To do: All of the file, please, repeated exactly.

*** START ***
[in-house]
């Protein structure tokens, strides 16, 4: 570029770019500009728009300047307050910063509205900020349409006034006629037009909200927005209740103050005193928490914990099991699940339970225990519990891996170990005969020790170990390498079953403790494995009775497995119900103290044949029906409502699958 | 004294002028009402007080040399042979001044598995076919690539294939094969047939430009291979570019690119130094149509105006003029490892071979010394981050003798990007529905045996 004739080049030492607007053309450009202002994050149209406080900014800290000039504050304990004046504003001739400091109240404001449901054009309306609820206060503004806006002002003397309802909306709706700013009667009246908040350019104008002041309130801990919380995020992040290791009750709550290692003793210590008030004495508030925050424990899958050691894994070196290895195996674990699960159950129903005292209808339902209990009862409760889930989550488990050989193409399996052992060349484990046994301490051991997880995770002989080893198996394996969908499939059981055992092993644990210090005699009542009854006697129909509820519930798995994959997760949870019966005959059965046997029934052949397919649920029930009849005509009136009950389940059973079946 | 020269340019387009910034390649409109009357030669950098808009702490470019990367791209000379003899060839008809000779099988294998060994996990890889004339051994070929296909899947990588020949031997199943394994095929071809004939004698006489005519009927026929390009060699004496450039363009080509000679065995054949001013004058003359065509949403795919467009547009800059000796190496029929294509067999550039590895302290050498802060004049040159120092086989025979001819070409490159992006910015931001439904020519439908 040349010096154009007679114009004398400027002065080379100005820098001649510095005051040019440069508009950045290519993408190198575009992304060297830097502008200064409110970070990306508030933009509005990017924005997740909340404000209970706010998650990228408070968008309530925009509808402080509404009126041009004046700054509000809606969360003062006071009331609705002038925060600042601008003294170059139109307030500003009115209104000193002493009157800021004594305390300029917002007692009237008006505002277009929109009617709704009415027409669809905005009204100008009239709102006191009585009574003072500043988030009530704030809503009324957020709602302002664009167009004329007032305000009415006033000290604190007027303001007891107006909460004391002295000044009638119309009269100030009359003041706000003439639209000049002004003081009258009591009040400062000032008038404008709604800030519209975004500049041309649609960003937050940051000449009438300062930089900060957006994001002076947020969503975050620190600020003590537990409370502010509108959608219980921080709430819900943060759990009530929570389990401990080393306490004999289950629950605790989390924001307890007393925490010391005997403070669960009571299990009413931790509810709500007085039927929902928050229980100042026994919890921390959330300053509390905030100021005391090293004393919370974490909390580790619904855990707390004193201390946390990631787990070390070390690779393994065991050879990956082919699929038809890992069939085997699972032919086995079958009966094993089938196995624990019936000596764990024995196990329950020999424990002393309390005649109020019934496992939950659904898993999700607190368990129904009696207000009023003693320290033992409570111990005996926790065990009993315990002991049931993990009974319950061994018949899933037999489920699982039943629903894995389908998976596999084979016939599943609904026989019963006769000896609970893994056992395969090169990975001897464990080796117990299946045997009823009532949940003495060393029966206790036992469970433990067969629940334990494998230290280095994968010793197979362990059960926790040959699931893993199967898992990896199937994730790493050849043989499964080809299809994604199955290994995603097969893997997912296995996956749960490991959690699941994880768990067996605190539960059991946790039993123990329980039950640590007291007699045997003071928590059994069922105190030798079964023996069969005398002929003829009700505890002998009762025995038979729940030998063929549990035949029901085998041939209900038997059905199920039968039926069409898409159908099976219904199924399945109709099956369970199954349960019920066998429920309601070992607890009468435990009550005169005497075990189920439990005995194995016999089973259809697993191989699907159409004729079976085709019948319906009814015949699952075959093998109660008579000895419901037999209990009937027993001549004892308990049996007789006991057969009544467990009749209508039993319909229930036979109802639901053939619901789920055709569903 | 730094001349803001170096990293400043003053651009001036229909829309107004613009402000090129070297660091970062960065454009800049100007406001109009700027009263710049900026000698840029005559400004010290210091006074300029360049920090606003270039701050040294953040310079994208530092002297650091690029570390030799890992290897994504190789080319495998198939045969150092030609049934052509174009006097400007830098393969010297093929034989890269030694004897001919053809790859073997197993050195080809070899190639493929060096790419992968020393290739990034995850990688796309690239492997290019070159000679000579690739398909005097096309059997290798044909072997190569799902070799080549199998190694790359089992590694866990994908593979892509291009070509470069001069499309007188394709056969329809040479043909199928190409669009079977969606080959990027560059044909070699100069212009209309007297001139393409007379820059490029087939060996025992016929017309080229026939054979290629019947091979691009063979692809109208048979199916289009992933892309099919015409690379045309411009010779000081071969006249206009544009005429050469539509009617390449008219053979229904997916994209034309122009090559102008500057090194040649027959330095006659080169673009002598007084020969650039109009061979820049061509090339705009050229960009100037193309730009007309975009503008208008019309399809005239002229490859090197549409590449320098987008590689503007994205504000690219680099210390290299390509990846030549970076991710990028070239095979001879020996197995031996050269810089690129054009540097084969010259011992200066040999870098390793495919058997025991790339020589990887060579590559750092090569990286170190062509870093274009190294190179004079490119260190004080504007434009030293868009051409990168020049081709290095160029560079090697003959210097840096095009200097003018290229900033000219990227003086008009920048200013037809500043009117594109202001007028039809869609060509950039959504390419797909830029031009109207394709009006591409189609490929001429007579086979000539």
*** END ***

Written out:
[in-house]
């Protein structure tokens, strides 16, 4: 570029770019500009728009300047307050910063509205900020349409006034006629037009909200927005209740103050005193928490914990099991699940339970225990519990891996170990005969020790170990390498079953403790494995009775497995119900103290044949029906409502699958 | 004294002028009402007080040399042979001044598995076919690539294939094969047939430009291979570019690119130094149509105006003029490892071979010394981050003798990007529905045996 004739080049030492607007053309450009202002994050149209406080900014800290000039504050304990004046504003001739400091109240404001449901054009309306609820206060503004806006002002003397309802909306709706700013009667009246908040350019104008002041309130801990919380995020992040290791009750709550290692003793210590008030004495508030925050424990899958050691894994070196290895195996674990699960159950129903005292209808339902209990009862409760889930989550488990050989193409399996052992060349484990046994301490051991997880995770002989080893198996394996969908499939059981055992092993644990210090005699009542009854006697129909509820519930798995994959997760949870019966005959059965046997029934052949397919649920029930009849005509009136009950389940059973079946 | 020269340019387009910034390649409109009357030669950098808009702490470019990367791209000379003899060839008809000779099988294998060994996990890889004339051994070929296909899947990588020949031997199943394994095929071809004939004698006489005519009927026929390009060699004496450039363009080509000679065995054949001013004058003359065509949403795919467009547009800059000796190496029929294509067999550039590895302290050498802060004049040159120092086989025979001819070409490159992006910015931001439904020519439908 040349010096154009007679114009004398400027002065080379100005820098001649510095005051040019440069508009950045290519993408190198575009992304060297830097502008200064409110970070990306508030933009509005990017924005997740909340404000209970706010998650990228408070968008309530925009509808402080509404009126041009004046700054509000809606969360003062006071009331609705002038925060600042601008003294170059139109307030500003009115209104000193002493009157800021004594305390300029917002007692009237008006505002277009929109009617709704009415027409669809905005009204100008009239709102006191009585009574003072500043988030009530704030809503009324957020709602302002664009167009004329007032305000009415006033000290604190007027303001007891107006909460004391002295000044009638119309009269100030009359003041706000003439639209000049002004003081009258009591009040400062000032008038404008709604800030519209975004500049041309649609960003937050940051000449009438300062930089900060957006994001002076947020969503975050620190600020003590537990409370502010509108959608219980921080709430819900943060759990009530929570389990401990080393306490004999289950629950605790989390924001307890007393925490010391005997403070669960009571299990009413931790509810709500007085039927929902928050229980100042026994919890921390959330300053509390905030100021005391090293004393919370974490909390580790619904855990707390004193201390946390990631787990070390070390690779393994065991050879990956082919699929038809890992069939085997699972032919086995079958009966094993089938196995624990019936000596764990024995196990329950020999424990002393309390005649109020019934496992939950659904898993999700607190368990129904009696207000009023003693320290033992409570111990005996926790065990009993315990002991049931993990009974319950061994018949899933037999489920699982039943629903894995389908998976596999084979016939599943609904026989019963006769000896609970893994056992395969090169990975001897464990080796117990299946045997009823009532949940003495060393029966206790036992469970433990067969629940334990494998230290280095994968010793197979362990059960926790040959699931893993199967898992990896199937994730790493050849043989499964080809299809994604199955290994995603097969893997997912296995996956749960490991959690699941994880768990067996605190539960059991946790039993123990329980039950640590007291007699045997003071928590059994069922105190030798079964023996069969005398002929003829009700505890002998009762025995038979729940030998063929549990035949029901085998041939209900038997059905199920039968039926069409898409159908099976219904199924399945109709099956369970199954349960019920066998429920309601070992607890009468435990009550005169005497075990189920439990005995194995016999089973259809697993191989699907159409004729079976085709019948319906009814015949699952075959093998109660008579000895419901037999209990009937027993001549004892308990049996007789006991057969009544467990009749209508039993319909229930036979109802639901053939619901789920055709569903 | 730094001349803001170096990293400043003053651009001036229909829309107004613009402000090129070297660091970062960065454009800049100007406001109009700027009263710049900026000698840029005559400004010290210091006074300029360049920090606003270039701050040294953040310079994208530092002297650091690029570390030799890992290897994504190789080319495998198939045969150092030609049934052509174009006097400007830098393969010297093929034989890269030694004897001919053809790859073997197993050195080809070899190639493929060096790419992968020393290739990034995850990688796309690239492997290019070159000679000579690739398909005097096309059997290798044909072997190569799902070799080549199998190694790359089992590694866990994908593979892509291009070509470069001069499309007188394709056969329809040479043909199928190409669009079977969606080959990027560059044909070699100069212009209309007297001139393409007379820059490029087939060996025992016929017309080229026939054979290629019947091979691009063979692809109208048979199916289009992933892309099919015409690379045309411009010779000081071969006249206009544009005429050469539509009617390449008219053979229904997916994209034309122009090559102008500057090194040649027959330095006659080169673009002598007084020969650039109009061979820049061509090339705009050229960009100037193309730009007309975009503008208008019309399809005239002229490859090197549409590449320098987008590689503007994205504000690219680099210390290299390509990846030549970076991710990028070239095979001879020996197995031996050269810089690129054009540097084969010259011992200066040999870098390793495919058997025991790339020589990887060579590559750092090569990286170190062509870093274009190294190179004079490119260190004080504007434009030293868009051409990168020049081709290095160029560079090697003959210097840096095009200097003018290229900033000219990227003086008009920048200013037809500043009117594109202001007028039809869609060509950039959504390419797909830029031009109207394709009006591409189609490929001429007579086979000539």